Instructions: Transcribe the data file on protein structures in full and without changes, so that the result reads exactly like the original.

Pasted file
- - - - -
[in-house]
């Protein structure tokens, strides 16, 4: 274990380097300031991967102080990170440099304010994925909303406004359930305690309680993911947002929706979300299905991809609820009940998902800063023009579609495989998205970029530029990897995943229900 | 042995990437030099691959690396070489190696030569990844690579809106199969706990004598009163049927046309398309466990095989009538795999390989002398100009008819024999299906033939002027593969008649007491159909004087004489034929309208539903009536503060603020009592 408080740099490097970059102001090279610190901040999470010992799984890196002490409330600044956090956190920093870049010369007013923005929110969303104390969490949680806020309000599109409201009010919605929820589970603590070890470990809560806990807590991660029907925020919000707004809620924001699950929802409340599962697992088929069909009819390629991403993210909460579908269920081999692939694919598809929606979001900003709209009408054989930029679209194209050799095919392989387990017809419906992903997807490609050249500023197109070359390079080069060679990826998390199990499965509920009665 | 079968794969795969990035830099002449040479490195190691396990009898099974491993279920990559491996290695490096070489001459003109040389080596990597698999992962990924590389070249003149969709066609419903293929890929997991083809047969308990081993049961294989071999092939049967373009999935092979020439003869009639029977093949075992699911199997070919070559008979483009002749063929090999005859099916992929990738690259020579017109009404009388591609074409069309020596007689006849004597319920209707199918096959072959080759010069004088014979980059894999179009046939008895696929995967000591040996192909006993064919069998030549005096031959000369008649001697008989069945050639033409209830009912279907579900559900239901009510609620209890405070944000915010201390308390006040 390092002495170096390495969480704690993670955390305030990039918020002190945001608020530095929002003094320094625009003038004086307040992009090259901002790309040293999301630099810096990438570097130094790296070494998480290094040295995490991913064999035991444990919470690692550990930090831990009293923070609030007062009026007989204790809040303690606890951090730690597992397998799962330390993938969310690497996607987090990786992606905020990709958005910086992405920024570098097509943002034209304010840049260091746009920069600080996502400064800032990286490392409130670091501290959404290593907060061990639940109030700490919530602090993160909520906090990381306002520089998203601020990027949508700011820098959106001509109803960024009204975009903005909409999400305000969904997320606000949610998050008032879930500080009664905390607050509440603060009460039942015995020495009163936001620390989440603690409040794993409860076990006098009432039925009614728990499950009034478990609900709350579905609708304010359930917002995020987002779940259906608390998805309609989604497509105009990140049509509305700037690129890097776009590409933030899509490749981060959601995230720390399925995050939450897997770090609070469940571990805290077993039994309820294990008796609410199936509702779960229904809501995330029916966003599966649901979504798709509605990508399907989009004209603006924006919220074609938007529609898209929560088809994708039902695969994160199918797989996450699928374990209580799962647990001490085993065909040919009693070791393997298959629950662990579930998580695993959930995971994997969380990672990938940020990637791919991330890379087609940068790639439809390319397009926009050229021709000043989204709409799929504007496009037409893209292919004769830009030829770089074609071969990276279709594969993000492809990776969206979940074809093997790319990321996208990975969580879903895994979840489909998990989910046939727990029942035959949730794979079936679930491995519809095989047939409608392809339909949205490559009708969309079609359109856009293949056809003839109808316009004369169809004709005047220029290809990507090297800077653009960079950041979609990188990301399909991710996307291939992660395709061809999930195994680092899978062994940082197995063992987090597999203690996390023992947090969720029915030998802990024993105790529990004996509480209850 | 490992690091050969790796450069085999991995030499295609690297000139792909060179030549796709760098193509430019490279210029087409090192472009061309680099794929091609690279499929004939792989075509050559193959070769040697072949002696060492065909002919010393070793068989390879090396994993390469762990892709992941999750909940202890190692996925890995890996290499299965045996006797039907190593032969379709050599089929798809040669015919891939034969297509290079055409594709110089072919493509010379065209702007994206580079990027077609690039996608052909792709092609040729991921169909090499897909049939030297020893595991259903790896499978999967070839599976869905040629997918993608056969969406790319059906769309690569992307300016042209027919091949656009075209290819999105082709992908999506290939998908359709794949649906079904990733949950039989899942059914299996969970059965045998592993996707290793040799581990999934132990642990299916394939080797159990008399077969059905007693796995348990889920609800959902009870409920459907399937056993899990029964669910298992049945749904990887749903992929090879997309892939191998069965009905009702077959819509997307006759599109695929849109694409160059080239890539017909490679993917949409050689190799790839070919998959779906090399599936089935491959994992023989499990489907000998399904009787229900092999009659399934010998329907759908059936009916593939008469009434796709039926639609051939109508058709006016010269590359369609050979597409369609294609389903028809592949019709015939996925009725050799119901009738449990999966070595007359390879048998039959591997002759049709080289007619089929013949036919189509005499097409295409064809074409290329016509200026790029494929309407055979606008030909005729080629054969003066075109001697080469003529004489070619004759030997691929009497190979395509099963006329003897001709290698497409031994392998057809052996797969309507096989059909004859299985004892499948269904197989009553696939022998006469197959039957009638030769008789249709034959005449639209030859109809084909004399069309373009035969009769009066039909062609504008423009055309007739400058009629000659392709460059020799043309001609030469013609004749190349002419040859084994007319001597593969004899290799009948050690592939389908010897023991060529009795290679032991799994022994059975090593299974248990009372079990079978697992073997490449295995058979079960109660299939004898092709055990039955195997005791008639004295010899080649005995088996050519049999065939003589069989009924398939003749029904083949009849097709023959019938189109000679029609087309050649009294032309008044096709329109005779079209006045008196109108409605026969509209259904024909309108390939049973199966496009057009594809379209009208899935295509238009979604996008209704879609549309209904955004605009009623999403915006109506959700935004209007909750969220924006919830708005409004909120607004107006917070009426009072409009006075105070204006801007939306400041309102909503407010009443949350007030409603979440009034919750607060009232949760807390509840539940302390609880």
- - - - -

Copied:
[in-house]
């Protein structure tokens, strides 16, 4: 274990380097300031991967102080990170440099304010994925909303406004359930305690309680993911947002929706979300299905991809609820009940998902800063023009579609495989998205970029530029990897995943229900 | 042995990437030099691959690396070489190696030569990844690579809106199969706990004598009163049927046309398309466990095989009538795999390989002398100009008819024999299906033939002027593969008649007491159909004087004489034929309208539903009536503060603020009592 408080740099490097970059102001090279610190901040999470010992799984890196002490409330600044956090956190920093870049010369007013923005929110969303104390969490949680806020309000599109409201009010919605929820589970603590070890470990809560806990807590991660029907925020919000707004809620924001699950929802409340599962697992088929069909009819390629991403993210909460579908269920081999692939694919598809929606979001900003709209009408054989930029679209194209050799095919392989387990017809419906992903997807490609050249500023197109070359390079080069060679990826998390199990499965509920009665 | 079968794969795969990035830099002449040479490195190691396990009898099974491993279920990559491996290695490096070489001459003109040389080596990597698999992962990924590389070249003149969709066609419903293929890929997991083809047969308990081993049961294989071999092939049967373009999935092979020439003869009639029977093949075992699911199997070919070559008979483009002749063929090999005859099916992929990738690259020579017109009404009388591609074409069309020596007689006849004597319920209707199918096959072959080759010069004088014979980059894999179009046939008895696929995967000591040996192909006993064919069998030549005096031959000369008649001697008989069945050639033409209830009912279907579900559900239901009510609620209890405070944000915010201390308390006040 390092002495170096390495969480704690993670955390305030990039918020002190945001608020530095929002003094320094625009003038004086307040992009090259901002790309040293999301630099810096990438570097130094790296070494998480290094040295995490991913064999035991444990919470690692550990930090831990009293923070609030007062009026007989204790809040303690606890951090730690597992397998799962330390993938969310690497996607987090990786992606905020990709958005910086992405920024570098097509943002034209304010840049260091746009920069600080996502400064800032990286490392409130670091501290959404290593907060061990639940109030700490919530602090993160909520906090990381306002520089998203601020990027949508700011820098959106001509109803960024009204975009903005909409999400305000969904997320606000949610998050008032879930500080009664905390607050509440603060009460039942015995020495009163936001620390989440603690409040794993409860076990006098009432039925009614728990499950009034478990609900709350579905609708304010359930917002995020987002779940259906608390998805309609989604497509105009990140049509509305700037690129890097776009590409933030899509490749981060959601995230720390399925995050939450897997770090609070469940571990805290077993039994309820294990008796609410199936509702779960229904809501995330029916966003599966649901979504798709509605990508399907989009004209603006924006919220074609938007529609898209929560088809994708039902695969994160199918797989996450699928374990209580799962647990001490085993065909040919009693070791393997298959629950662990579930998580695993959930995971994997969380990672990938940020990637791919991330890379087609940068790639439809390319397009926009050229021709000043989204709409799929504007496009037409893209292919004769830009030829770089074609071969990276279709594969993000492809990776969206979940074809093997790319990321996208990975969580879903895994979840489909998990989910046939727990029942035959949730794979079936679930491995519809095989047939409608392809339909949205490559009708969309079609359109856009293949056809003839109808316009004369169809004709005047220029290809990507090297800077653009960079950041979609990188990301399909991710996307291939992660395709061809999930195994680092899978062994940082197995063992987090597999203690996390023992947090969720029915030998802990024993105790529990004996509480209850 | 490992690091050969790796450069085999991995030499295609690297000139792909060179030549796709760098193509430019490279210029087409090192472009061309680099794929091609690279499929004939792989075509050559193959070769040697072949002696060492065909002919010393070793068989390879090396994993390469762990892709992941999750909940202890190692996925890995890996290499299965045996006797039907190593032969379709050599089929798809040669015919891939034969297509290079055409594709110089072919493509010379065209702007994206580079990027077609690039996608052909792709092609040729991921169909090499897909049939030297020893595991259903790896499978999967070839599976869905040629997918993608056969969406790319059906769309690569992307300016042209027919091949656009075209290819999105082709992908999506290939998908359709794949649906079904990733949950039989899942059914299996969970059965045998592993996707290793040799581990999934132990642990299916394939080797159990008399077969059905007693796995348990889920609800959902009870409920459907399937056993899990029964669910298992049945749904990887749903992929090879997309892939191998069965009905009702077959819509997307006759599109695929849109694409160059080239890539017909490679993917949409050689190799790839070919998959779906090399599936089935491959994992023989499990489907000998399904009787229900092999009659399934010998329907759908059936009916593939008469009434796709039926639609051939109508058709006016010269590359369609050979597409369609294609389903028809592949019709015939996925009725050799119901009738449990999966070595007359390879048998039959591997002759049709080289007619089929013949036919189509005499097409295409064809074409290329016509200026790029494929309407055979606008030909005729080629054969003066075109001697080469003529004489070619004759030997691929009497190979395509099963006329003897001709290698497409031994392998057809052996797969309507096989059909004859299985004892499948269904197989009553696939022998006469197959039957009638030769008789249709034959005449639209030859109809084909004399069309373009035969009769009066039909062609504008423009055309007739400058009629000659392709460059020799043309001609030469013609004749190349002419040859084994007319001597593969004899290799009948050690592939389908010897023991060529009795290679032991799994022994059975090593299974248990009372079990079978697992073997490449295995058979079960109660299939004898092709055990039955195997005791008639004295010899080649005995088996050519049999065939003589069989009924398939003749029904083949009849097709023959019938189109000679029609087309050649009294032309008044096709329109005779079209006045008196109108409605026969509209259904024909309108390939049973199966496009057009594809379209009208899935295509238009979604996008209704879609549309209904955004605009009623999403915006109506959700935004209007909750969220924006919830708005409004909120607004107006917070009426009072409009006075105070204006801007939306400041309102909503407010009443949350007030409603979440009034919750607060009232949760807390509840539940302390609880």